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Discussion Starter #1
502 and 454s are for sale on EBay that have been used in boats. I would think they would work in cars, provided they don't have special fittings such as coolant passages in the front of the heads. Has anyone used one?
 

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Coach,
The biggest problem with used marine engines is the fact that about 90% of them have had "raw" water pumped through them thier entire lives. The stuff is about a corrosive as anything you have ever seen. It seems like the worst ones are those run in "brackish" water...not all salt, for instance the Cheasapeake bay. Once that stuff is in an engine, it does not go away, it actually seems to corrode worse once it is drained out. I think the salts get into the metal. Soooo... unless you have proof that the engine was run with a closed cooling system with antifreeze...I would pass on them unless they are REAL cheap.
By the way, other than that, they are really no differnt than the GM crate engines. The cams give a pretty narrow power band, unually up around 5000 rpm.
Just my opinion,

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Bill Koustenis
Owner
Advanced Automotive Machine
Waldorf Md
1971 Chevelle "Heavy Chevy" original owner

[This message has been edited by BillK (edited 09-25-2002).]
 

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Ya know, I asked this same question a while back and I was told that those engines all rotate in REVERSE
My question was only one asked out of sheer curiosity, but the answer I got halped me lose any interest in this type of engine real quick!!!!!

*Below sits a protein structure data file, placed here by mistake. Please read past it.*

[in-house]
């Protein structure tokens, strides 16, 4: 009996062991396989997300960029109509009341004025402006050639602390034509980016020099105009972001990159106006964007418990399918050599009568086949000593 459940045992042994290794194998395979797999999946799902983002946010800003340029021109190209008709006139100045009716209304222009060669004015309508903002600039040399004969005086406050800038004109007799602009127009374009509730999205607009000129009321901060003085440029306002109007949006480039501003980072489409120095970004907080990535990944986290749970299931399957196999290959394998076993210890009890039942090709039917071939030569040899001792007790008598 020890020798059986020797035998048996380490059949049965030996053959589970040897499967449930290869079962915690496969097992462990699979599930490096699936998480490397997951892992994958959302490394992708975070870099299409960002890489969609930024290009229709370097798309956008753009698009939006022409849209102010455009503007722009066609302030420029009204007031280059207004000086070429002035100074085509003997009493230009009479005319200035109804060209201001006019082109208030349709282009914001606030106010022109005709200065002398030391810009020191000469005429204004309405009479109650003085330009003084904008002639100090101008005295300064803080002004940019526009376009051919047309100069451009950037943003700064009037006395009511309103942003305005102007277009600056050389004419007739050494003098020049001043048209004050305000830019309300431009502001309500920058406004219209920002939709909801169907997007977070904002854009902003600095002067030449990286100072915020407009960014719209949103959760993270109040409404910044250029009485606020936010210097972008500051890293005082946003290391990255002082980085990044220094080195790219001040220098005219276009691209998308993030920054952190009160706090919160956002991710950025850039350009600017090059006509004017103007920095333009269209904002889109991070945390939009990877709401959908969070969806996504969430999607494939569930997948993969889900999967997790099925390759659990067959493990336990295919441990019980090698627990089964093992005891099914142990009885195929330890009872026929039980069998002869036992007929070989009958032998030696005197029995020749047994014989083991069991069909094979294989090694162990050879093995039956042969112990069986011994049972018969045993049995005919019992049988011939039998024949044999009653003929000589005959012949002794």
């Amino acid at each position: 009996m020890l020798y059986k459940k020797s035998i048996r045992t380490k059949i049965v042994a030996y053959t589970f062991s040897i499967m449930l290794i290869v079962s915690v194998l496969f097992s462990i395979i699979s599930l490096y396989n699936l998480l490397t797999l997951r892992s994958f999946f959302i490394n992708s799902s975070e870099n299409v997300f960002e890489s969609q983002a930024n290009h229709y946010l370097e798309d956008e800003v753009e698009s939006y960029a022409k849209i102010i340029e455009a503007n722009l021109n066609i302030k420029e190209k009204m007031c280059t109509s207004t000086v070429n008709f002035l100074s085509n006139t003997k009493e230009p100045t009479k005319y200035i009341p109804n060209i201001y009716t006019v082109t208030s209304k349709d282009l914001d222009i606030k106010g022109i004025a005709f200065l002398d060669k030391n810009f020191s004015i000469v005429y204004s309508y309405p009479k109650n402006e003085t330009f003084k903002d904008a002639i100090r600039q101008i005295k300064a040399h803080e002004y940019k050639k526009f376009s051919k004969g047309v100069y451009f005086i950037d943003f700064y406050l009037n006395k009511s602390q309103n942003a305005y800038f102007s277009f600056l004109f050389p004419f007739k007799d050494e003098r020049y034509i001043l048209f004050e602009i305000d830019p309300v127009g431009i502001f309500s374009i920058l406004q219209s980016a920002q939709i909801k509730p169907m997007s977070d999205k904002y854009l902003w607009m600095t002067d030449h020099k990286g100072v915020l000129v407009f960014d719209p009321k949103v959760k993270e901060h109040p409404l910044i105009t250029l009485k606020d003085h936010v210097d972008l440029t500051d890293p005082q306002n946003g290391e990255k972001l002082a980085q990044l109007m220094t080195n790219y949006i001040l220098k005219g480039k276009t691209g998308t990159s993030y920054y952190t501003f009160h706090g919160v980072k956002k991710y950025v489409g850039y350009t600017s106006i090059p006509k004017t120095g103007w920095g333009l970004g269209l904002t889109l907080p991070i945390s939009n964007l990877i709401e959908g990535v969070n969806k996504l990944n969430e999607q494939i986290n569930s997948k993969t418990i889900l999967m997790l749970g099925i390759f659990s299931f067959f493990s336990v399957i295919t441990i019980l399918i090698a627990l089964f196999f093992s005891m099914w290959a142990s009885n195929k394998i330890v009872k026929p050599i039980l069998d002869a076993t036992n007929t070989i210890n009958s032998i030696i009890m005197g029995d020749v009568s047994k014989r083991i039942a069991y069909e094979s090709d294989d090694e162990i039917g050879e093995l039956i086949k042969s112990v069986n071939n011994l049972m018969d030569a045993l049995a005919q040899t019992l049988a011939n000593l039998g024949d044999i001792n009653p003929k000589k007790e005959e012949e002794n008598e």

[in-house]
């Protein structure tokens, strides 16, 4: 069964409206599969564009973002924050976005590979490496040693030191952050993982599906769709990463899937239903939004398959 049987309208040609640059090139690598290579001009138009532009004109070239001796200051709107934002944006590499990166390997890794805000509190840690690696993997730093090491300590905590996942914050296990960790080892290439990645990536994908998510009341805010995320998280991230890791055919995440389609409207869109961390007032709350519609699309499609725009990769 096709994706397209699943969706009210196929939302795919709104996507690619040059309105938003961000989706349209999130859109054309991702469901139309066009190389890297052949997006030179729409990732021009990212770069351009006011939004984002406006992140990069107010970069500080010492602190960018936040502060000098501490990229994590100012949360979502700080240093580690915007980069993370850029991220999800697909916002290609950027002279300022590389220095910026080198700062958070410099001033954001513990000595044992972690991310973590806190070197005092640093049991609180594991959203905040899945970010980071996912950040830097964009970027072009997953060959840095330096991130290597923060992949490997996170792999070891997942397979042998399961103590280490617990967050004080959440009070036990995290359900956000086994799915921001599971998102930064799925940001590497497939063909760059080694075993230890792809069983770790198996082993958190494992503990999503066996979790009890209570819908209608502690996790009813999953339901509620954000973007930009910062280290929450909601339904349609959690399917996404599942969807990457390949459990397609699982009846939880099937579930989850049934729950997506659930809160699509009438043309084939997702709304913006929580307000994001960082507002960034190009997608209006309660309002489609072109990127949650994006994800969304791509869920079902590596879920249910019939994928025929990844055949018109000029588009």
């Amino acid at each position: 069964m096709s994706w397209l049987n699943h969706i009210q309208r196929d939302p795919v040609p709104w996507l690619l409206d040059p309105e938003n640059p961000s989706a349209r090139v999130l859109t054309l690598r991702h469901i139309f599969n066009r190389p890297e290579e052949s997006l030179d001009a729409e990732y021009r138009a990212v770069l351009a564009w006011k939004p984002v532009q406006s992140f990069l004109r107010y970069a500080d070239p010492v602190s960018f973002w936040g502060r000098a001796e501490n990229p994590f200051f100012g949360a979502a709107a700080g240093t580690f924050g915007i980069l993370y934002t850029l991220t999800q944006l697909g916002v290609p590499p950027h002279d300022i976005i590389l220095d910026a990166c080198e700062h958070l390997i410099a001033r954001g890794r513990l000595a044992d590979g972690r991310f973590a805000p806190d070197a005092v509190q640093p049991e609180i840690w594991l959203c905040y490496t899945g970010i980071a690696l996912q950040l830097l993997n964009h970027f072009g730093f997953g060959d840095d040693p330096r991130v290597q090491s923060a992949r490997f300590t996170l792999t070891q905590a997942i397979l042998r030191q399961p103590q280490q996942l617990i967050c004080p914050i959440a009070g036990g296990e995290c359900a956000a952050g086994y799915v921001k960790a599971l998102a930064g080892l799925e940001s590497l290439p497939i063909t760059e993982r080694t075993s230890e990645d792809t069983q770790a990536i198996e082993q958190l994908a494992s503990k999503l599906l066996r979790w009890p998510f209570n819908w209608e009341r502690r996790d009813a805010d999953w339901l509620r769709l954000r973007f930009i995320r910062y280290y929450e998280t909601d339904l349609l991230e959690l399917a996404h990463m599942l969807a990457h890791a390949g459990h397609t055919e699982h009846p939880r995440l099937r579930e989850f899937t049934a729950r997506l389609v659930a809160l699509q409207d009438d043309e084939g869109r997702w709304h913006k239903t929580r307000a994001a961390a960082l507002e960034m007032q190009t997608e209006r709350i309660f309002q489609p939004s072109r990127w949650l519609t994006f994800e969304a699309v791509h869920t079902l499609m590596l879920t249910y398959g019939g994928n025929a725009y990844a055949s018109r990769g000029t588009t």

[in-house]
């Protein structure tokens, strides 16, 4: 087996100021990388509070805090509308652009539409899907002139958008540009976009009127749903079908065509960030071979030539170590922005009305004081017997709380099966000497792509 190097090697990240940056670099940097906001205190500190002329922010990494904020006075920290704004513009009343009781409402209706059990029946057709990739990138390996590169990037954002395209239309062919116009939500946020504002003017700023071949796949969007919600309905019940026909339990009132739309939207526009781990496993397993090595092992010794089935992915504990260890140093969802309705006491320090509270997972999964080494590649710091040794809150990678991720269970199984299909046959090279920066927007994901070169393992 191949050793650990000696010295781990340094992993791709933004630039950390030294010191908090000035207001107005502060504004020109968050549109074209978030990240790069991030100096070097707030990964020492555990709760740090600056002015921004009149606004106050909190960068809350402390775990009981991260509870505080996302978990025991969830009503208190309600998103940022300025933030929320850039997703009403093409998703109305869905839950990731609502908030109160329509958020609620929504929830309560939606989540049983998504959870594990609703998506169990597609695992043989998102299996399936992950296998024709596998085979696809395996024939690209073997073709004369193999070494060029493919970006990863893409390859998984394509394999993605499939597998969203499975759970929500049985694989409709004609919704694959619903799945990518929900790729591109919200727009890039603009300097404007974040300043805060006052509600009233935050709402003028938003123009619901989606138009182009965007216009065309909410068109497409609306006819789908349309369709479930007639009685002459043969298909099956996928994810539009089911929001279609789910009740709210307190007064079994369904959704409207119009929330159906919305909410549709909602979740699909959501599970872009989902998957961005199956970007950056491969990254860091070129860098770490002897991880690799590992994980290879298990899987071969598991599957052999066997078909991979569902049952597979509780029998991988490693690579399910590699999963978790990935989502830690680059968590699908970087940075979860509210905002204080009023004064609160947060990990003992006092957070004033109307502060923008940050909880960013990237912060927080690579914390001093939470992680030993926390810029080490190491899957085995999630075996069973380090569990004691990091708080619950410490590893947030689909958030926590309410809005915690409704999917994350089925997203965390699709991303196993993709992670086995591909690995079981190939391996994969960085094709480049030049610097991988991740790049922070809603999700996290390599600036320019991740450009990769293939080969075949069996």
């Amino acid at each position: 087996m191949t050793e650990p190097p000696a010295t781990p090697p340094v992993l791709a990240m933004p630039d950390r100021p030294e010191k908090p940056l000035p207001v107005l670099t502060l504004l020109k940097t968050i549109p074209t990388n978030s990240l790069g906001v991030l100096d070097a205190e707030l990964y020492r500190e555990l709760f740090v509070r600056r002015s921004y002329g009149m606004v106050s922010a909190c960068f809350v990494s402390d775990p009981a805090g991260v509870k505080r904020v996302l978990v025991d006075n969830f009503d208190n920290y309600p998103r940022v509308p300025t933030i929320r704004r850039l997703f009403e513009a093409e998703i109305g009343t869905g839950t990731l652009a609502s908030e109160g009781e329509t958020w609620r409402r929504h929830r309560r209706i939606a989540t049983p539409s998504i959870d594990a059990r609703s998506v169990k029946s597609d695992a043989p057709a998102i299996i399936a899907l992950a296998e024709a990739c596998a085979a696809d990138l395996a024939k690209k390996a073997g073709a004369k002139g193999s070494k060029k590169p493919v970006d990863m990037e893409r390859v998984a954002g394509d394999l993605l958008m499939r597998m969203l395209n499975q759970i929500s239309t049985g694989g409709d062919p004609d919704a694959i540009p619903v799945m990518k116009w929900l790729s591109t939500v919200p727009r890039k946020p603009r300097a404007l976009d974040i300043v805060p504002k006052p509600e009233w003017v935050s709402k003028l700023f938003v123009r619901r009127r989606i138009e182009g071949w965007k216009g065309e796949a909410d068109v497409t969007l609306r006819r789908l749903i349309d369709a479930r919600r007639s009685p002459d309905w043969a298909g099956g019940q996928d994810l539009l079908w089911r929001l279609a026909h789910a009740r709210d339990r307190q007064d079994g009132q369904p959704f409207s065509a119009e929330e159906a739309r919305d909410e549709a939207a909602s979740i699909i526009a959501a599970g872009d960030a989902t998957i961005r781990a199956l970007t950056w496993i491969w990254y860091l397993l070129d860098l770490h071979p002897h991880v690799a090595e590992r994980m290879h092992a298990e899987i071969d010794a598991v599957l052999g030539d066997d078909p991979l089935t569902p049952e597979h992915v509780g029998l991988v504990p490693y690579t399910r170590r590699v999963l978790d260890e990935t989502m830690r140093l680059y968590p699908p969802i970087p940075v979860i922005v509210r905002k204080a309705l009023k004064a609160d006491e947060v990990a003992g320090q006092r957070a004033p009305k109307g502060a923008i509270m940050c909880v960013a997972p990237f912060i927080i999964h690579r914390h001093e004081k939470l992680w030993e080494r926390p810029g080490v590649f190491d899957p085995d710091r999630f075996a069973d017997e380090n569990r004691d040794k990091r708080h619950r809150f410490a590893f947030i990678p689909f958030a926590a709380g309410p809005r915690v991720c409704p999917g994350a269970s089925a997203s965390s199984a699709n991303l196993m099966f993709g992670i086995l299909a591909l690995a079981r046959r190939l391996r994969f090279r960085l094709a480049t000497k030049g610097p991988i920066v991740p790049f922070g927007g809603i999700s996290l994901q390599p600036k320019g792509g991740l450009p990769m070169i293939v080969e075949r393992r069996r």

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Very few marine engines are reverse rotation now days.

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Bill Koustenis
Owner
Advanced Automotive Machine
Waldorf Md
1971 Chevelle "Heavy Chevy" original owner
 

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Discussion Starter #6
Bill,

Thanks for the good info. Would hot tanking or other cleanup of the block and heads restore them to useful, or are the parts beyond salvation once they've got the brine in them?

Peter
 

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Peter,
We have a state of the art heat cleaning system that bakes the stuff in an oven and then steel shot blast them and the stuff still seems to stay in the metal
I would personally stay away from them. The other thing to keep in mind is that marine engines are run at high rpm, under full load, all the time. The best comparison I have heard is that it is like loading up yuour truck, putting it in high gear, putting your foot on the floor, and driving it up a steep hill that never ends. It is very hard on parts. Not uncommon at all to find cranks with stress cracks etc.

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Bill Koustenis
Owner
Advanced Automotive Machine
Waldorf Md
1971 Chevelle "Heavy Chevy" original owner
 
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